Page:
Clark's pain, Batman's rage, and Luthor's megalomania are the crucial character and performance-based components of BvS.  None of the performances or character work would be worth a damn without Snyder's direction.  He builds the ideological argument about what Superman is, and what he should be, not through the dialogue but a series of excellent sequences that only end when the credits roll.  The introduction is the stuff of nightmares as a boy is carried into the air by bats, an acknowledgement that Batman thought he could be the hero Superman is through darkness.  As Batman says early on, it's a lie, and when we first get a glimpse of Batman he is scurrying along the ceiling like a diseased spider.  When an officer shoots at the bat his superior condones him, "Don't shoot the good guys."  The "good guys", as Snyder shows us, who leave foreigners terrified and the guilty branded and bleeding.  Clark, by comparison, emerges slowly from a crowd whose faces are painted as skeletons, reaching out for him after he carried one of their own to safety.  Then he slowly drifts to a woman reaching out to him, toward the sun, desperate for hope.

If Batman preys on criminals as a bat because they are a cowardly and superstitious lot, what does that say about his decision to strike from the shadows as a bat?

If Batman preys on criminals in costume because they are a cowardly and superstitious lot, what does that say about his decision to strike from the shadows as a bat?

This is not subtle film-making, but the idea that a story concerning superheroes with the subtitle Dawn of Justice should be subtle is misguided.  Snyder is operating at a level of myth-making beyond the flawed narration which framed the violent desires in 300.  If Superman represents hope to these people, Snyder shows Clark providing that hope when he can.  If Batman terrifies, then Snyder shows how Batman creates and perpetuates the criminal terror.  Most appropriately, if a man like Luthor imagines himself a mortal god among literal gods, then Snyder shows Luthor as a towering and cocky man entering the Kryptonian spacecraft as a conquering deity.  These are powerful images painted in the faces of the terrified and the dangerous, and it's in this terror Snyder makes his ideological case.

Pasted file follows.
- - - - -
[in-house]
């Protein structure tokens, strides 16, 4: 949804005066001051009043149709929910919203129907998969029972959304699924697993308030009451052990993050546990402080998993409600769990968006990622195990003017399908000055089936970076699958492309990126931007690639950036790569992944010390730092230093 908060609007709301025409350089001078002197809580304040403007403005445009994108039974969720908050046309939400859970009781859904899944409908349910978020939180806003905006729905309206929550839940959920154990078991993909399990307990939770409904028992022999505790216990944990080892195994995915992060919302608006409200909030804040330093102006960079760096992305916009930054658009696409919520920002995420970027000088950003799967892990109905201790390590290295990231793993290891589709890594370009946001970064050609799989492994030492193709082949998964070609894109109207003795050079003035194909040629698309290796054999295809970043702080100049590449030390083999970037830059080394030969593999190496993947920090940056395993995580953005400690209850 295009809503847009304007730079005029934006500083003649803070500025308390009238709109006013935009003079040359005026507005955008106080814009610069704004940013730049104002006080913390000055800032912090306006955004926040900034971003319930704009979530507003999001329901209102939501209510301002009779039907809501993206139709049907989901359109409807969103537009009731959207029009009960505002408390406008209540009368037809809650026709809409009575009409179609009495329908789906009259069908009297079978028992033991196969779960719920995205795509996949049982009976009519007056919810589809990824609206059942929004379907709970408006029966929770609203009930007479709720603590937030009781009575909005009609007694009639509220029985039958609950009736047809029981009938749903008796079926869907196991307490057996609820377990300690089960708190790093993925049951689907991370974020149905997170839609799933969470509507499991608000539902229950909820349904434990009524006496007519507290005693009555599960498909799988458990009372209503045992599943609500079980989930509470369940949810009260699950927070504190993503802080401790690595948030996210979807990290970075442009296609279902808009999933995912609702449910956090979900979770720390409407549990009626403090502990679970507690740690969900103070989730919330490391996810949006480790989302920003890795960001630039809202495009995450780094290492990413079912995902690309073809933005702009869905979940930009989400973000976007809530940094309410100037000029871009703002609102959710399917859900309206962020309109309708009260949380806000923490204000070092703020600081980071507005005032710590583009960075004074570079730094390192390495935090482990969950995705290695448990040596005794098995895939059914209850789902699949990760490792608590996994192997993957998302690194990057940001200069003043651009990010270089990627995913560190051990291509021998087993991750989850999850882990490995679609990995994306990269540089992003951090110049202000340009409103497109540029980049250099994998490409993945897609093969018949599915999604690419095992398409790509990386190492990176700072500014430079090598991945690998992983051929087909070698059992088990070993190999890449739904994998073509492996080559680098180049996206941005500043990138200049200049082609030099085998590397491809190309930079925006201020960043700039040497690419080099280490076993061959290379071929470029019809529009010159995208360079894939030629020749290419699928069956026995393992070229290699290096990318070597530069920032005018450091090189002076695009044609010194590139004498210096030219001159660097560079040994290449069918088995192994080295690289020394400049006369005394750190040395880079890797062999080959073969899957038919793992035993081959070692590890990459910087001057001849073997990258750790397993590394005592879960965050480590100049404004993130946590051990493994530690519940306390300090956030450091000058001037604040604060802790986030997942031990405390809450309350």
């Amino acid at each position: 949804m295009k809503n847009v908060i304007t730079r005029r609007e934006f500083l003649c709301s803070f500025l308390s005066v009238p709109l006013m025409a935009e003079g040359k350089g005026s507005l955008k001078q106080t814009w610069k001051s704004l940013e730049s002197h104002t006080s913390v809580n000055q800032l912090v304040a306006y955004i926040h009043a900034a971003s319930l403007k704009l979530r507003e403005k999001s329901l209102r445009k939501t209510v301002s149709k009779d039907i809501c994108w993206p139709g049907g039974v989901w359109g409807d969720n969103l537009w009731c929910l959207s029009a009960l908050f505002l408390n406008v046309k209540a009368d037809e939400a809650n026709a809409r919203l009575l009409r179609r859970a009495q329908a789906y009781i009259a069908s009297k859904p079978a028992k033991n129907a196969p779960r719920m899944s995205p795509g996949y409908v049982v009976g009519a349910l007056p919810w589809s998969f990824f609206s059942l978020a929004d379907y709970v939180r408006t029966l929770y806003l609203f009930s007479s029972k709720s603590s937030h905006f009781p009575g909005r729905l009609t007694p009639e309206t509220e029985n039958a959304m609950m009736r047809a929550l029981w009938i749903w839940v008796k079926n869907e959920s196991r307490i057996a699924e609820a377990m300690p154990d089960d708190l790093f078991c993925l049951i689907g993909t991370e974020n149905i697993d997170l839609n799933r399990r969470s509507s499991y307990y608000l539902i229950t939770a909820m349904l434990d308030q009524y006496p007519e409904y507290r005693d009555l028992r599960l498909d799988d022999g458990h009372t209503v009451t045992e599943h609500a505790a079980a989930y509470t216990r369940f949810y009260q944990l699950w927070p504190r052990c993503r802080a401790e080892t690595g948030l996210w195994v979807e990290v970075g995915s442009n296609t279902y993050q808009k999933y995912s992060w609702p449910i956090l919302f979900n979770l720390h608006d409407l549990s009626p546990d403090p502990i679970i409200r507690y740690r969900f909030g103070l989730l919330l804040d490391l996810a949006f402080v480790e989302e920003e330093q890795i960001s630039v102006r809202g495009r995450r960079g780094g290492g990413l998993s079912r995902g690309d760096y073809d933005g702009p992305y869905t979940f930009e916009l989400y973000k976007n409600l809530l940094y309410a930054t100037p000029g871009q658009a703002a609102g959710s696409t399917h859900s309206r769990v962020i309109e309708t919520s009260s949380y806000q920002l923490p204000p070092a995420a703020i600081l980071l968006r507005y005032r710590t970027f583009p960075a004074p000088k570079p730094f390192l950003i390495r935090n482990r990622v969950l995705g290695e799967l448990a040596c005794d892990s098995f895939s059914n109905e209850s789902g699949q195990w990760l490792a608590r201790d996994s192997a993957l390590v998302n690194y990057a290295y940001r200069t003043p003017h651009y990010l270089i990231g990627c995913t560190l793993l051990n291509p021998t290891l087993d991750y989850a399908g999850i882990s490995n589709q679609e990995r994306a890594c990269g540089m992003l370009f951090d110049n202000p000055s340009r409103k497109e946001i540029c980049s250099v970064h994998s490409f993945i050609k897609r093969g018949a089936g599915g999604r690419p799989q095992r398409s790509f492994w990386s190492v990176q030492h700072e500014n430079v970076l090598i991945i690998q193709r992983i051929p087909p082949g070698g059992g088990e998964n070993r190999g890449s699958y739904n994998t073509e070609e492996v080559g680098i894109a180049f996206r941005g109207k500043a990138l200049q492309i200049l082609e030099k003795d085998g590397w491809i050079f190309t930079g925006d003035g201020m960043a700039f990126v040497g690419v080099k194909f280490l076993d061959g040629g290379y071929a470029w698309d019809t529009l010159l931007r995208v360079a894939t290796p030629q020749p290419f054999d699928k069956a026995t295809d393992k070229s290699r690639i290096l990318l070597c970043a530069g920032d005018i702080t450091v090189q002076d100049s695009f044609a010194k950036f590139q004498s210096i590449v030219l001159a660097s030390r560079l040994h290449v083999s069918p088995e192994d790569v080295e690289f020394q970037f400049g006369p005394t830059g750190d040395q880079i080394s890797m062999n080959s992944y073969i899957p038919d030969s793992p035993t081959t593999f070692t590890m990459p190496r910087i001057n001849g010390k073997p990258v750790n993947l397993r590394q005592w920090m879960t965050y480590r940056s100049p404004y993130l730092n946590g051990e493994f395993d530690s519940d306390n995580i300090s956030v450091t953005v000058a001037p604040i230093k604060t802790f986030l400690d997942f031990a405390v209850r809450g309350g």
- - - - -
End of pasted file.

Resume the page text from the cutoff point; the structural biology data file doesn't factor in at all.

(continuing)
Snyder tones the mythic film-making for other aspects of the ideological argument when observing what Superman and Batman mean to people of different races and economic classes.  When Clark attends a party celebrating Luthor, Snyder shows Clark ducking out of the mostly white attendants to be with the mostly Mexican laborers while Batman hobnobs with the rich whites.  The division is clear - Clark understands that to better the system he has to help those ignored by it, and the "American way" hurts more than those in America.  This focus on how the "American way" hurts those not fortunate enough to be rich white Americans is reflected in the dialogue, where Clark challenges his boss Perry White (Lawrence Fishburn) with, "Don't the poor buy newspapers?" Batman, in contrast, pays a black man to be beaten and then savagely beat another so Batman might find the information he needs to advance his own agenda.  For those who have found our "American way" of justice brutal to minorities and offering little in the way of rehabilitation, is Clark or Batman more inspiring?